Aurender W20Reviewers' ChoiceIn our modern world, we constantly see established brands extending their product offerings to increase market share and, thus, profitability. Mercedes and BMW targeted larger pools of buyers by attempting to distill their marques’ luxury pedigrees into, respectively, the A-Class and 1 Series. Toyota went upmarket with Lexus, and even Ferrari has occasionally upped the ante with limited editions of such statement cars as the F40, the Enzo, and LaFerrari. The pattern is repeated again and again in various consumer industries and product lines, and the high-performance audio industry is no exception. Speaker manufacturers do it all the time (e.g., Vandersteen’s progression upward over 30-plus years from the 2 to the 3 to the 5, then the Seven and, soon, the Nine). Similarly, we have followed closely when technology leaders like dCS push ever higher, from their Elgar through Scarlatti lines to, now, the Vivaldi models.

However, I can’t recall any company, let alone a relative newcomer, that has simultaneously pushed as aggressively up- and downstream as has Korea’s TVLogic with its Aurender music servers. They’ve just released the claimed edge-of-the-art model reviewed here, the W20 ($17,200 USD), and the X100L ($3490) and X100S ($2980), the former recently reviewed by SoundStage! Ultra Editor-in-Chief Jeff Fritz. The center of the Aurender line remains the original S10 server ($6990), which, since its release several years ago, has proved to be more than a mere proof of concept. I first experienced the S10 in Jeff’s Music Vault, at The World’s Best Audio System 2012 gathering. Surrounded by hundreds of thousands of dollars’ worth of gear, the S10 was probably the least-expensive component in that system. But it not only held its own, it spearheaded a weekend of music-sharing festivities as DJ duties were distributed among the attendees via the S10’s iPad controller.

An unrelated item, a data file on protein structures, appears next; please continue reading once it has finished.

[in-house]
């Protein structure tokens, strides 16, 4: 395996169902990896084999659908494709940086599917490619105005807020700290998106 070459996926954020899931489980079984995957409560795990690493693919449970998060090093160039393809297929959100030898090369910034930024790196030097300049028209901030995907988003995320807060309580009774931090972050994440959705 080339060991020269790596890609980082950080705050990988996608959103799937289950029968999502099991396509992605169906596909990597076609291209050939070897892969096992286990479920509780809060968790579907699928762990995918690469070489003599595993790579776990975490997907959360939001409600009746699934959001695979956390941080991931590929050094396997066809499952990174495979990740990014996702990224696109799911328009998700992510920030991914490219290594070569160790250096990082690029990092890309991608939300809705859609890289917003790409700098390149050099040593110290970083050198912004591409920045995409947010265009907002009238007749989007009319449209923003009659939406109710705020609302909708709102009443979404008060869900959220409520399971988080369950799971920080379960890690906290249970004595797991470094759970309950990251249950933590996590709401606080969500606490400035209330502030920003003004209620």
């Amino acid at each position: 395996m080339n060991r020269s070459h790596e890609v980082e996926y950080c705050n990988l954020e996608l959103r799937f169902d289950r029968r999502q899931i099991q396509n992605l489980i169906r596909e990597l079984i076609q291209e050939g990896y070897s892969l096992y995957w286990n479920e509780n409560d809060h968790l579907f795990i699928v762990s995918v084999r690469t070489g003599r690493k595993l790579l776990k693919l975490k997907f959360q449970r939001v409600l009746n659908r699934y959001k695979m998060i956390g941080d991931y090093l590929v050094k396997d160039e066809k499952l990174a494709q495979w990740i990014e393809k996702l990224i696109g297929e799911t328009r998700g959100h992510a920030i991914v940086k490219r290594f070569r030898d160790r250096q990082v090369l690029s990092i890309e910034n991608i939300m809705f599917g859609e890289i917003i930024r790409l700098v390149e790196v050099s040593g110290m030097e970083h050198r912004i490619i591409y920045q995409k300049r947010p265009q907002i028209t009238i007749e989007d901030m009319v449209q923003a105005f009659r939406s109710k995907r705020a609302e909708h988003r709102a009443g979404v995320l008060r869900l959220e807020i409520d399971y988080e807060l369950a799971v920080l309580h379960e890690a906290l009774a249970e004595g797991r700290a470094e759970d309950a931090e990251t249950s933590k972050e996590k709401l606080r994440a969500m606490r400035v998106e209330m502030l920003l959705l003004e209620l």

According to TVLogic, the lessons learned in designing the S10 enabled their team to “clean sheet” a no-holds-barred reworking of their original concept. In engineering the W20, they deconstructed, analyzed, and attempted to perfect every subsystem and subcomponent, to achieve a server whose performance would merit uncompromised association with likely partnering DACs from Berkeley Audio Labs, CH Precision, Constellation, dCS, EMM Labs, Light Harmonic, etc. Intrigued by such commitment, and curious to hear how the W20 would fit into my reference system over several months, I received the review sample in January, the week before the 2014 Consumer Electronics Show.

This server ain’t no mere computer

Notwithstanding many audiophiles’ continued preference to spin discs silver and black, in 2014 most music listening is file based -- whether via computer, iDevice, Sonos, Bluesound, or any number of other storage and delivery machinations. I gave up my CD player years ago, having ripped my CDs -- in bit-perfect AIFF, with the assistance of dBpoweramp and AccurateRip -- and stored them on my home network-attached storage (NAS) and backup drives, to be played through various devices.